A Digest of International Law...
U.S. Government Printing Office, 1906
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action affairs American appears arbitration attempt authority Britain British cause circumstances citizens civil claim colonies communication concerning condition Cong Congress consideration considered continent contract course courts Cuba demand Department desire directed duty effect England established Europe European power executive existing expressed fact Fish force foreign France French friendly further give given Government ground independence injuries Inst instructions interest interference intervention island Italy July June justice maintain March matter means measures ment Mexico minister Monroe nature necessary object obtain offices opinion Panama parties peace persons Peru political position possession present President principle proceedings proposed protection question reason received reference regard relations reply representatives Republic respect result secure sess Seward Spain Spanish taken territory tion treaty United Venezuela Washington
Page 388 - In the discussions to which this interest has given rise and in the arrangements by which they may terminate the occasion has been judged proper for asserting, as a principle in which the rights and interests of the United States are involved, that the American continents, by the free and independent condition which they have assumed and maintain, are henceforth not to be considered as subjects for future colonization by any European powers.
Page 445 - The great rule of conduct for us in regard to foreign nations is, in extending our commercial relations to have with them as little political connection as possible.
Page 214 - That the United States hereby disclaims any disposition or intention to exercise sovereignty, jurisdiction, or control over said island except for the pacification thereof, and asserts its determination, when that is accomplished, to leave the government and control of the island to its people.
Page 389 - It is impossible that the allied powers should extend their political system to any portion of either continent, without endangering our peace and happiness ; nor can any one believe that our southern brethren, if left to themselves, would adopt it of their own accord. It is equally impossible, therefore, that we should behold such interposition, in any form, with indifference.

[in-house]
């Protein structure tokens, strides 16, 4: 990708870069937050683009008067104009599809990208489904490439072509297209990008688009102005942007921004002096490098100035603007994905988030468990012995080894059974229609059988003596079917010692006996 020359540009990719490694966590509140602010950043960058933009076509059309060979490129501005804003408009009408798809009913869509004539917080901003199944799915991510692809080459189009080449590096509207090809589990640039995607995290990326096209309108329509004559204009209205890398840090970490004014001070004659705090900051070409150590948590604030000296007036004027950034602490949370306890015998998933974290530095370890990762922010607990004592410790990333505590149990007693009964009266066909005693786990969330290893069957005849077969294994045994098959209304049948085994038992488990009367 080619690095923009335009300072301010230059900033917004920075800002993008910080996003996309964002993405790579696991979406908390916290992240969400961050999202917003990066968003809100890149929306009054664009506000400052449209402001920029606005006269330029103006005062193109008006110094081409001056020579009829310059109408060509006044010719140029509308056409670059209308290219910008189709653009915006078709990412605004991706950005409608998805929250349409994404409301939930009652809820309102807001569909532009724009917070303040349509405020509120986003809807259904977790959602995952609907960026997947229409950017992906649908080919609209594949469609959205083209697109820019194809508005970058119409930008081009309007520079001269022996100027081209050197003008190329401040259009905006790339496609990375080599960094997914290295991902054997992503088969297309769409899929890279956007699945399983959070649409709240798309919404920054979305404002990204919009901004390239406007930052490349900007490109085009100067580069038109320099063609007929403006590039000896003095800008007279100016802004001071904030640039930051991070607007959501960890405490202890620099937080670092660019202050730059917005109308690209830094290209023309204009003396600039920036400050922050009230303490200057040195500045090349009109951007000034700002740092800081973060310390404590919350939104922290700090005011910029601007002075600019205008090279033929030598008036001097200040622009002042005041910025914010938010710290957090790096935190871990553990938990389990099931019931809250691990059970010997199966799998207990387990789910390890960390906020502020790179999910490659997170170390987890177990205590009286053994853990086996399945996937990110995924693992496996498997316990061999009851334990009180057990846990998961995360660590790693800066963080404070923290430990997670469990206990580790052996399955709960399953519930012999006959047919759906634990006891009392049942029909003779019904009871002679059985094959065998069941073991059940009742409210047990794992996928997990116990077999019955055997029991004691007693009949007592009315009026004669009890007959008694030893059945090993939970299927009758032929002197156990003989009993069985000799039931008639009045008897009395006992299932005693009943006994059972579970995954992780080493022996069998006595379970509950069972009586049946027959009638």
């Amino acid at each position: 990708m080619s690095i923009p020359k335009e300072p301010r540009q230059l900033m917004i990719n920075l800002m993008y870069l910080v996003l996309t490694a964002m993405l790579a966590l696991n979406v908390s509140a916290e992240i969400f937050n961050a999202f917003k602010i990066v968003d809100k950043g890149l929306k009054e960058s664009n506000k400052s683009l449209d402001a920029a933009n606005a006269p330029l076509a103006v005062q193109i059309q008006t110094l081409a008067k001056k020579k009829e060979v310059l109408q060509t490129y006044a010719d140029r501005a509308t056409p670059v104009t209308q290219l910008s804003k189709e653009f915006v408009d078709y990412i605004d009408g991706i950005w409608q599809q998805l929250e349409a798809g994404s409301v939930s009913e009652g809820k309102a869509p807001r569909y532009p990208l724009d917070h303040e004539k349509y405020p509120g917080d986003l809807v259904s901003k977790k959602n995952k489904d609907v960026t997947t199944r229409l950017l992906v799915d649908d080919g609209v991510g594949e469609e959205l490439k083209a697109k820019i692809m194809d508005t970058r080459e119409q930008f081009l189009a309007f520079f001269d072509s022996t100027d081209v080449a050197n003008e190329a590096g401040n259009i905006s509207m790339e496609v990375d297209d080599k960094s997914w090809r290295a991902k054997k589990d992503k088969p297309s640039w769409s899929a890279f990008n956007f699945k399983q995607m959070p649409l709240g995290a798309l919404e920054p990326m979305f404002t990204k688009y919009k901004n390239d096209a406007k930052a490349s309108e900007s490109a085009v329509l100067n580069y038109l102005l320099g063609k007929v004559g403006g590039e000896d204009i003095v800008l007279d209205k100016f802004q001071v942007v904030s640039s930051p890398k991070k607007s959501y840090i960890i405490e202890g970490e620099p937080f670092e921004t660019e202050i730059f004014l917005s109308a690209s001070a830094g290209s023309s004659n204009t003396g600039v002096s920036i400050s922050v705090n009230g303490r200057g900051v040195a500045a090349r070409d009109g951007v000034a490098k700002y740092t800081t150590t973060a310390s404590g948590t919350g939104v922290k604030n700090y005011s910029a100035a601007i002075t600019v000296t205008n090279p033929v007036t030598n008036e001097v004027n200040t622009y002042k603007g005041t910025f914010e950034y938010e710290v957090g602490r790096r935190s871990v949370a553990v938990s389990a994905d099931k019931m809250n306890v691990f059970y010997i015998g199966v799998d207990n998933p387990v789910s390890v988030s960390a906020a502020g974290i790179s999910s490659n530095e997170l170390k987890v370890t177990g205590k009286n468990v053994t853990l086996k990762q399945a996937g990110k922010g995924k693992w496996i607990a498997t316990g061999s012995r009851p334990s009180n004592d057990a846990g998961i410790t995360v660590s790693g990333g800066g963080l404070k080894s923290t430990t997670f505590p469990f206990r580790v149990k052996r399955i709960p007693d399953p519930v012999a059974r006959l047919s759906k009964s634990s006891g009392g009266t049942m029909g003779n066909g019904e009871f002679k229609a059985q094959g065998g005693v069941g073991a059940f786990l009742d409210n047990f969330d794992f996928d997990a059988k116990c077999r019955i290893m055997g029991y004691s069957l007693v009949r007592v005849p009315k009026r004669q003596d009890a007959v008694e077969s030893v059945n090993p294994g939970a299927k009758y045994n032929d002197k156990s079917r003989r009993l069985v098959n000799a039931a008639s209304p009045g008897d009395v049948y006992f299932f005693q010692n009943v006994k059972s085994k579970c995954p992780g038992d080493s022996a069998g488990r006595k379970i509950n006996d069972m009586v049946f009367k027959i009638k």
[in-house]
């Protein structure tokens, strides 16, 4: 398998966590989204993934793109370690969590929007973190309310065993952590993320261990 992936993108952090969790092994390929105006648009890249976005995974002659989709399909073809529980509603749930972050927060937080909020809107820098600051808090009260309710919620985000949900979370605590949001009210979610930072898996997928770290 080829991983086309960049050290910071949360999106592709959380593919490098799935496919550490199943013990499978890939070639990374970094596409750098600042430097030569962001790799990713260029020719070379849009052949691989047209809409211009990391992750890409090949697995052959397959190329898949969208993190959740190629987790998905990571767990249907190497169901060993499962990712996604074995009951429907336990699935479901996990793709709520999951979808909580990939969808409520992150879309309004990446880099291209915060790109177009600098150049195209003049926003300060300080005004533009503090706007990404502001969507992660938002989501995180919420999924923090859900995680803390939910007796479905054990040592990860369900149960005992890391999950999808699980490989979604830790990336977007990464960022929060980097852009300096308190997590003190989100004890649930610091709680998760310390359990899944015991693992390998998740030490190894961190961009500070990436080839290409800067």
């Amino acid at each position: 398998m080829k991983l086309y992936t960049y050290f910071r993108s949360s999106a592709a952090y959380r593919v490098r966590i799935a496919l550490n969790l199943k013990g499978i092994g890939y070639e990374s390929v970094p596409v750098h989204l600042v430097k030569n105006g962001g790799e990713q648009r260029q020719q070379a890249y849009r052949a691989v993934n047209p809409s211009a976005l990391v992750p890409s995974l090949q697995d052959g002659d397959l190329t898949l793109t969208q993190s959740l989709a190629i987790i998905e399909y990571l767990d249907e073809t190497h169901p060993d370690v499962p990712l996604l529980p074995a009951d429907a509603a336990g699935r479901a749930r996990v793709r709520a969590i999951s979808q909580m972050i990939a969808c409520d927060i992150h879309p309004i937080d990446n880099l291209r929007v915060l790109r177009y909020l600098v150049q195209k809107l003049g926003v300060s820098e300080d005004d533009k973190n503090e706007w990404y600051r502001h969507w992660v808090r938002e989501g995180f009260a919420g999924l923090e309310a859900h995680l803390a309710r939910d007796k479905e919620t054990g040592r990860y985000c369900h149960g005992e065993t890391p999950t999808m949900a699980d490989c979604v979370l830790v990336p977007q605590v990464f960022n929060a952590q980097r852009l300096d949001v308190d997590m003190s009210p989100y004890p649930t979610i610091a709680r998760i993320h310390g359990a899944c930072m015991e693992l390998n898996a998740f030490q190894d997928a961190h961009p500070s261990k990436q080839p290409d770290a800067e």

Page 524 - Europe has a set of primary interests which to us have none or a very remote relation. Hence she must be engaged in frequent controversies, the causes of which are essentially foreign to our concerns. Hence, therefore, it must be unwise in us to implicate ourselves by artificial ties in the ordinary vicissitudes of her politics or the ordinary combinations and collisions of her friendships or enmities.
Page 531 - To-day the United States is practically sovereign on this continent, and its fiat is law upon the subjects to which it confines its interposition.
Page 388 - The citizens of the United States cherish sentiments the most friendly in favor of the liberty and happiness of their fellow-men on that side of the Atlantic. In the wars of the European powers in matters relating to themselves we have never taken any part, nor does it comport with our policy so to do.
Page 559 - When such report is made and accepted it will, in my opinion, be the duty of the United States to resist by every means in its power as a willful aggression upon its rights and interests the appropriation by Great Britain of any lands or the exercise of governmental jurisdiction over any territory which, after investigation, we have determined of right belongs to Venezuela.
Page 525 - With the movements in this hemisphere we are of necessity more immediately connected, and by causes which must be obvious to all enlightened and impartial observers.
Page 357 - OBSERVE good faith and justice towards all nations, cultivate peace and harmony with all ; religion and morality enjoin, this conduct ; and can it be that good policy does not equally enjoin it ? It will be worthy of a free, enlightened, and at no distant period a great nation, to give to mankind the magnanimous and too novel example of a people always guided by an exalted justice and benevolence.